Monday, September 10, 2012

Doomed to fail

It is wise to recognize that we cannot control the choices of others and that some need to learn for themselves.

It's just not easy to stand by and watch both happen. It's 5am and I've been awake nearly an hour trying to settle my thoughts and emotions. One of my closest friends is in a relationship that has been a whirlwind of emotional turbulence. There's lots of passion, both in and out of the bedroom. They both have tempers and the stubborn will to go with them.

I realize that, for some people, this type of relationship may work - fight, make up, fight, make up more... but then I hear what happens when they're angry with each other. She says the meanest things that she can think of. He walks out and won't return for hours. He denies there's a problem. She lets it go because she can't stand him not talking to her about anything.

Repeat. Repeat. Repeat.

Then a big fight happens. The kind where you are still arguing 4 hours later and you don't even know what you're arguing about because you've got 4 separate arguments snowballed into one. She called to talk because, twelve hours later, they weren't speaking primarily because he wouldn't talk (his typical pattern). She trusts my relationship advice and wanted my input.

I've been in a crappy relationship where I kept hitting my head against the wall and saying, "Why doesn't it work? I must fix something as I must be the problem." The truth is, I was a part of the problem in not realizing that I deserved better. She is doing the same thing. I can see it so clearly: rationalizing and excusing away behavior because you can't face the brutal truth. The relationship is made of fail.

I offered her two things when we talked the night of the big argument. One, I would kick him to the curb. She may not be a saint in the relationship herself, but someone has to end it and if he's going to not talk, then she may as well have the final word.  Second, the whole pattern sounded like emotional abuse to me.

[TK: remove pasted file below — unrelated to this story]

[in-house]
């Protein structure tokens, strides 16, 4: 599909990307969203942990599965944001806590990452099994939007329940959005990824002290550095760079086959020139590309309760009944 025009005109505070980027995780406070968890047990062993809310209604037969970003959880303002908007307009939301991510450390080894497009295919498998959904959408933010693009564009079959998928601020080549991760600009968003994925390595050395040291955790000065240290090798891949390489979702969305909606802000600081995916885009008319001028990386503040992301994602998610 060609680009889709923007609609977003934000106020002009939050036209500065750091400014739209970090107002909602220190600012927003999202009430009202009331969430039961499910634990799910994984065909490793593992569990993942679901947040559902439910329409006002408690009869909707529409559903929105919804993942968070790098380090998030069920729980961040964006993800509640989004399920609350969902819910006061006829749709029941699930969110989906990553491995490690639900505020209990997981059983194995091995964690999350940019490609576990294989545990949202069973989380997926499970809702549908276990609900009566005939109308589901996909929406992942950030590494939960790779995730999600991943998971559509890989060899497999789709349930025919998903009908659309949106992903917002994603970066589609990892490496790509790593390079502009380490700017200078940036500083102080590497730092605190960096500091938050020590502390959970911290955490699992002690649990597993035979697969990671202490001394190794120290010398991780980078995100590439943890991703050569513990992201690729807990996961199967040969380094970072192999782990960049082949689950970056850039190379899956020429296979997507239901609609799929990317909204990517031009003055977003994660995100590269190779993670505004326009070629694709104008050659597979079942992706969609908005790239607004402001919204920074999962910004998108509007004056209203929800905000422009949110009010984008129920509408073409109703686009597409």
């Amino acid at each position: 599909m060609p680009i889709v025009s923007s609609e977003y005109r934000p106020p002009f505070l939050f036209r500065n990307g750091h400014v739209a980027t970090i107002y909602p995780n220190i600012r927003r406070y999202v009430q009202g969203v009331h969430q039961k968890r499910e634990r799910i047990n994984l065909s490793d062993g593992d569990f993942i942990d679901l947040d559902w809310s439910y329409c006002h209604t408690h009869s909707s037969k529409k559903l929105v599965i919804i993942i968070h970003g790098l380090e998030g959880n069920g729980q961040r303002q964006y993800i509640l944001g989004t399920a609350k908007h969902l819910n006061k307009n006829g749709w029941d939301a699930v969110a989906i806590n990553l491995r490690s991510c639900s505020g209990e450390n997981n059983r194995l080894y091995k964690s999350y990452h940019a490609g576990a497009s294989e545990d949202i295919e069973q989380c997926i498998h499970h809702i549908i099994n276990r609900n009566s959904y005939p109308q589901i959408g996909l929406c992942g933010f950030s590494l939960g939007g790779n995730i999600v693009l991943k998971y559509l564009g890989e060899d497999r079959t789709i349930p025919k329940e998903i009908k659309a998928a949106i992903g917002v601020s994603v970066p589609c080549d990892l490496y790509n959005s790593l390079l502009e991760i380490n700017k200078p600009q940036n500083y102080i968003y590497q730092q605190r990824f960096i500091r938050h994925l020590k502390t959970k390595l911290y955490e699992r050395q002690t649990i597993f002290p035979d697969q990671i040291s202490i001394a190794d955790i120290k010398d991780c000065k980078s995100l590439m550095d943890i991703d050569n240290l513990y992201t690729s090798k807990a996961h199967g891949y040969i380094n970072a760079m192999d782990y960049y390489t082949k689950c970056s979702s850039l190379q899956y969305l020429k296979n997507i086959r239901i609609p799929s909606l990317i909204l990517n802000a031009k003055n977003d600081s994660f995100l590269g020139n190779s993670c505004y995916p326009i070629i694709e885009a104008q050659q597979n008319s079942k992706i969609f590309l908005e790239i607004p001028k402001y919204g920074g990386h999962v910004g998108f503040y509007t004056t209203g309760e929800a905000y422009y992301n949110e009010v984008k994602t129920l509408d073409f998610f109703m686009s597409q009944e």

I'm not an expert in abuse by any means. However, all I heard from her is how he would repeated ignore and deny problems until she initiated conversation where she started admitting fault and was basically desperate to not let things fall apart. She begs him not to ignore her because when he does, she can't eat or sleep. She just waits, unable to move on in life without him. And waits. And waits. Sometimes she waits overnight and well into the next day.

Finally, at some point, he apologizes and agrees to work on things and get better and stop being such a douche, even though she's well aware by now that the pattern is doomed to repeat itself later.

She's not isolated from friends or family, except she's not allowed to have any male friends. No talking. No emailing. The guys relationship status is unimportant, if there's a penis on the person she's not allowed to call him friend. She's cut all of her guy friends out of her life for him. I asked her if she would be friends with them if they ever broke up or weren't in a relationship and without hesitation she answered yes.

When I said, "This sounds like emotional abuse" ... she answered, "You know, that's occurred to me."